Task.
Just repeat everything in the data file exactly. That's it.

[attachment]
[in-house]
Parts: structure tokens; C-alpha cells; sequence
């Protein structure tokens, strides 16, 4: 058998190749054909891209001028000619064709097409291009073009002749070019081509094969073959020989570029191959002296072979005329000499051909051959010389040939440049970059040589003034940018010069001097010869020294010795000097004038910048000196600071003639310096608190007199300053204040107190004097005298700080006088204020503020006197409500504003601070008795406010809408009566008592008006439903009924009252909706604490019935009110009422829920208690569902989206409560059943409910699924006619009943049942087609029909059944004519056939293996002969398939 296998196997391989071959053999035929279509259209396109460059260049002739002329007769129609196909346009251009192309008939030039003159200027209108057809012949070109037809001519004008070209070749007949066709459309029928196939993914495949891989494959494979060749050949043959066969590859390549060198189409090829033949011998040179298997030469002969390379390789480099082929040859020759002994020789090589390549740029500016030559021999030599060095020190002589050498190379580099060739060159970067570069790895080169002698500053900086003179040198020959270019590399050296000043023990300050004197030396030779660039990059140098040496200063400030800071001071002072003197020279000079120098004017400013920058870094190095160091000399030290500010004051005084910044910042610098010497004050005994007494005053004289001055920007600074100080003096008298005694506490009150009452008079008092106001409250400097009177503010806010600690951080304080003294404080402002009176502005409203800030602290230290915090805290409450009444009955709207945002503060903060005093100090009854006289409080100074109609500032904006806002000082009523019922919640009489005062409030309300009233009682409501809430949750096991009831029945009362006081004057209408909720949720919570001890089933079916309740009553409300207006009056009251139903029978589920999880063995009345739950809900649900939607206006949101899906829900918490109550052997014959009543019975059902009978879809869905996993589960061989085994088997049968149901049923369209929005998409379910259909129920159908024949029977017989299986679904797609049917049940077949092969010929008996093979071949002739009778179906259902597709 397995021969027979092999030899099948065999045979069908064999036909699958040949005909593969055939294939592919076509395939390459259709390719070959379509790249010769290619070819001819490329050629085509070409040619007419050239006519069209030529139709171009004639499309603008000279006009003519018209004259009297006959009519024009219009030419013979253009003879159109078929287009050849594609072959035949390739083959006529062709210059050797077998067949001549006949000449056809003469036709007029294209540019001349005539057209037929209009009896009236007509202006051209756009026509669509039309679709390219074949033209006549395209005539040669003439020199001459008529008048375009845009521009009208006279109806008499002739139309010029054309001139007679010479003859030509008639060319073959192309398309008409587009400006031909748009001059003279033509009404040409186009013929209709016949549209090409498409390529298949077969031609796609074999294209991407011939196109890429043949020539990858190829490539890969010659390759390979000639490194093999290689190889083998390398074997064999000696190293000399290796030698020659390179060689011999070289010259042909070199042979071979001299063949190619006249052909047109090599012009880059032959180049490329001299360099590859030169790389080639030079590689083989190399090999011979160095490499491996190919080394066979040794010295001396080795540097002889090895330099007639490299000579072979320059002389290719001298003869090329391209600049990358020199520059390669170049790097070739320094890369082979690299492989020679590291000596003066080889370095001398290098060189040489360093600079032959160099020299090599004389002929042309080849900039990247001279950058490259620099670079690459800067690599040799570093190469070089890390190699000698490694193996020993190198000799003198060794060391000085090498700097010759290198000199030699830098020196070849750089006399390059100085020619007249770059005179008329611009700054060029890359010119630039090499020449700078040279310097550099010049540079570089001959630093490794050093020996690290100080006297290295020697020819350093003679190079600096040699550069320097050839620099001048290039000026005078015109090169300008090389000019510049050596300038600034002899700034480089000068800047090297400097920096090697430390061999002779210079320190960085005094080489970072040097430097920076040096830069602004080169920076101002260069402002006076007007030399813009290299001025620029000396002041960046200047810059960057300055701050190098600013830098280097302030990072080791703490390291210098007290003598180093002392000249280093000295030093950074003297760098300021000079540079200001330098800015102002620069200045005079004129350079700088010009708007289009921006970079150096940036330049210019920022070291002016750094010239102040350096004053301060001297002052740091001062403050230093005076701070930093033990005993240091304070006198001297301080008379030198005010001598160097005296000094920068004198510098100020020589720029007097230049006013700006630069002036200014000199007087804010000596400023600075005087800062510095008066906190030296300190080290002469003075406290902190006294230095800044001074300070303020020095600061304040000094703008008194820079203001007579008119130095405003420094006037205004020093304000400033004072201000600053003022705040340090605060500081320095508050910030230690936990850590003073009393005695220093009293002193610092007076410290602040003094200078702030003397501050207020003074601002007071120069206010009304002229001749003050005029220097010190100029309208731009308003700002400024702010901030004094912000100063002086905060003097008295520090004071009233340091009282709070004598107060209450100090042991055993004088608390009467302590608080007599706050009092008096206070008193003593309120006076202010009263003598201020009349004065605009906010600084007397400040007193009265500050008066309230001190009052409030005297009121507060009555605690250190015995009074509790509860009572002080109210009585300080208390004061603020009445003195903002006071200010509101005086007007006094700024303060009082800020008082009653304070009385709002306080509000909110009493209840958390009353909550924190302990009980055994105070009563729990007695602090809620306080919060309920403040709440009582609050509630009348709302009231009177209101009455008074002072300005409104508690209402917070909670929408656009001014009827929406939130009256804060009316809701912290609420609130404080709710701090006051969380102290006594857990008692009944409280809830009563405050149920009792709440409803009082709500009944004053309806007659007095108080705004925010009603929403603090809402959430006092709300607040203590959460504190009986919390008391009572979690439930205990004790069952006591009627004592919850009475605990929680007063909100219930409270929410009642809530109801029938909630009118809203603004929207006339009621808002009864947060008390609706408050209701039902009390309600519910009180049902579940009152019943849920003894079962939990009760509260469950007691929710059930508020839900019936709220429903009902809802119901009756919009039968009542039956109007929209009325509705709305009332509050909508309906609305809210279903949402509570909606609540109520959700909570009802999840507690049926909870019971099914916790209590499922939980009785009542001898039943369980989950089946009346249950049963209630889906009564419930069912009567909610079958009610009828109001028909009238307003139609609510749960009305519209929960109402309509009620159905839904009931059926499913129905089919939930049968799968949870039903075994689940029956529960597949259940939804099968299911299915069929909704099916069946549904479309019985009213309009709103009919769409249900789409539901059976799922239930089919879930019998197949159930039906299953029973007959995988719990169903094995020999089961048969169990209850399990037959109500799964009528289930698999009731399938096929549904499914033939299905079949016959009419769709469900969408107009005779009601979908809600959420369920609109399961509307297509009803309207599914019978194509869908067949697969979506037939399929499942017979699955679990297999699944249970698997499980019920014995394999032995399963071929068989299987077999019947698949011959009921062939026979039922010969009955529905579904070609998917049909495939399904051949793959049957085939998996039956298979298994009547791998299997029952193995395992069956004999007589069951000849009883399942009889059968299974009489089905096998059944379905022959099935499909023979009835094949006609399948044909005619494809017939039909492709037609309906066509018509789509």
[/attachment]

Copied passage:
[in-house]
Parts: structure tokens; C-alpha cells; sequence
């Protein structure tokens, strides 16, 4: 058998190749054909891209001028000619064709097409291009073009002749070019081509094969073959020989570029191959002296072979005329000499051909051959010389040939440049970059040589003034940018010069001097010869020294010795000097004038910048000196600071003639310096608190007199300053204040107190004097005298700080006088204020503020006197409500504003601070008795406010809408009566008592008006439903009924009252909706604490019935009110009422829920208690569902989206409560059943409910699924006619009943049942087609029909059944004519056939293996002969398939 296998196997391989071959053999035929279509259209396109460059260049002739002329007769129609196909346009251009192309008939030039003159200027209108057809012949070109037809001519004008070209070749007949066709459309029928196939993914495949891989494959494979060749050949043959066969590859390549060198189409090829033949011998040179298997030469002969390379390789480099082929040859020759002994020789090589390549740029500016030559021999030599060095020190002589050498190379580099060739060159970067570069790895080169002698500053900086003179040198020959270019590399050296000043023990300050004197030396030779660039990059140098040496200063400030800071001071002072003197020279000079120098004017400013920058870094190095160091000399030290500010004051005084910044910042610098010497004050005994007494005053004289001055920007600074100080003096008298005694506490009150009452008079008092106001409250400097009177503010806010600690951080304080003294404080402002009176502005409203800030602290230290915090805290409450009444009955709207945002503060903060005093100090009854006289409080100074109609500032904006806002000082009523019922919640009489005062409030309300009233009682409501809430949750096991009831029945009362006081004057209408909720949720919570001890089933079916309740009553409300207006009056009251139903029978589920999880063995009345739950809900649900939607206006949101899906829900918490109550052997014959009543019975059902009978879809869905996993589960061989085994088997049968149901049923369209929005998409379910259909129920159908024949029977017989299986679904797609049917049940077949092969010929008996093979071949002739009778179906259902597709 397995021969027979092999030899099948065999045979069908064999036909699958040949005909593969055939294939592919076509395939390459259709390719070959379509790249010769290619070819001819490329050629085509070409040619007419050239006519069209030529139709171009004639499309603008000279006009003519018209004259009297006959009519024009219009030419013979253009003879159109078929287009050849594609072959035949390739083959006529062709210059050797077998067949001549006949000449056809003469036709007029294209540019001349005539057209037929209009009896009236007509202006051209756009026509669509039309679709390219074949033209006549395209005539040669003439020199001459008529008048375009845009521009009208006279109806008499002739139309010029054309001139007679010479003859030509008639060319073959192309398309008409587009400006031909748009001059003279033509009404040409186009013929209709016949549209090409498409390529298949077969031609796609074999294209991407011939196109890429043949020539990858190829490539890969010659390759390979000639490194093999290689190889083998390398074997064999000696190293000399290796030698020659390179060689011999070289010259042909070199042979071979001299063949190619006249052909047109090599012009880059032959180049490329001299360099590859030169790389080639030079590689083989190399090999011979160095490499491996190919080394066979040794010295001396080795540097002889090895330099007639490299000579072979320059002389290719001298003869090329391209600049990358020199520059390669170049790097070739320094890369082979690299492989020679590291000596003066080889370095001398290098060189040489360093600079032959160099020299090599004389002929042309080849900039990247001279950058490259620099670079690459800067690599040799570093190469070089890390190699000698490694193996020993190198000799003198060794060391000085090498700097010759290198000199030699830098020196070849750089006399390059100085020619007249770059005179008329611009700054060029890359010119630039090499020449700078040279310097550099010049540079570089001959630093490794050093020996690290100080006297290295020697020819350093003679190079600096040699550069320097050839620099001048290039000026005078015109090169300008090389000019510049050596300038600034002899700034480089000068800047090297400097920096090697430390061999002779210079320190960085005094080489970072040097430097920076040096830069602004080169920076101002260069402002006076007007030399813009290299001025620029000396002041960046200047810059960057300055701050190098600013830098280097302030990072080791703490390291210098007290003598180093002392000249280093000295030093950074003297760098300021000079540079200001330098800015102002620069200045005079004129350079700088010009708007289009921006970079150096940036330049210019920022070291002016750094010239102040350096004053301060001297002052740091001062403050230093005076701070930093033990005993240091304070006198001297301080008379030198005010001598160097005296000094920068004198510098100020020589720029007097230049006013700006630069002036200014000199007087804010000596400023600075005087800062510095008066906190030296300190080290002469003075406290902190006294230095800044001074300070303020020095600061304040000094703008008194820079203001007579008119130095405003420094006037205004020093304000400033004072201000600053003022705040340090605060500081320095508050910030230690936990850590003073009393005695220093009293002193610092007076410290602040003094200078702030003397501050207020003074601002007071120069206010009304002229001749003050005029220097010190100029309208731009308003700002400024702010901030004094912000100063002086905060003097008295520090004071009233340091009282709070004598107060209450100090042991055993004088608390009467302590608080007599706050009092008096206070008193003593309120006076202010009263003598201020009349004065605009906010600084007397400040007193009265500050008066309230001190009052409030005297009121507060009555605690250190015995009074509790509860009572002080109210009585300080208390004061603020009445003195903002006071200010509101005086007007006094700024303060009082800020008082009653304070009385709002306080509000909110009493209840958390009353909550924190302990009980055994105070009563729990007695602090809620306080919060309920403040709440009582609050509630009348709302009231009177209101009455008074002072300005409104508690209402917070909670929408656009001014009827929406939130009256804060009316809701912290609420609130404080709710701090006051969380102290006594857990008692009944409280809830009563405050149920009792709440409803009082709500009944004053309806007659007095108080705004925010009603929403603090809402959430006092709300607040203590959460504190009986919390008391009572979690439930205990004790069952006591009627004592919850009475605990929680007063909100219930409270929410009642809530109801029938909630009118809203603004929207006339009621808002009864947060008390609706408050209701039902009390309600519910009180049902579940009152019943849920003894079962939990009760509260469950007691929710059930508020839900019936709220429903009902809802119901009756919009039968009542039956109007929209009325509705709305009332509050909508309906609305809210279903949402509570909606609540109520959700909570009802999840507690049926909870019971099914916790209590499922939980009785009542001898039943369980989950089946009346249950049963209630889906009564419930069912009567909610079958009610009828109001028909009238307003139609609510749960009305519209929960109402309509009620159905839904009931059926499913129905089919939930049968799968949870039903075994689940029956529960597949259940939804099968299911299915069929909704099916069946549904479309019985009213309009709103009919769409249900789409539901059976799922239930089919879930019998197949159930039906299953029973007959995988719990169903094995020999089961048969169990209850399990037959109500799964009528289930698999009731399938096929549904499914033939299905079949016959009419769709469900969408107009005779009601979908809600959420369920609109399961509307297509009803309207599914019978194509869908067949697969979506037939399929499942017979699955679990297999699944249970698997499980019920014995394999032995399963071929068989299987077999019947698949011959009921062939026979039922010969009955529905579904070609998917049909495939399904051949793959049957085939998996039956298979298994009547791998299997029952193995395992069956004999007589069951000849009883399942009889059968299974009489089905096998059944379905022959099935499909023979009835094949006609399948044909005619494809017939039909492709037609309906066509018509789509």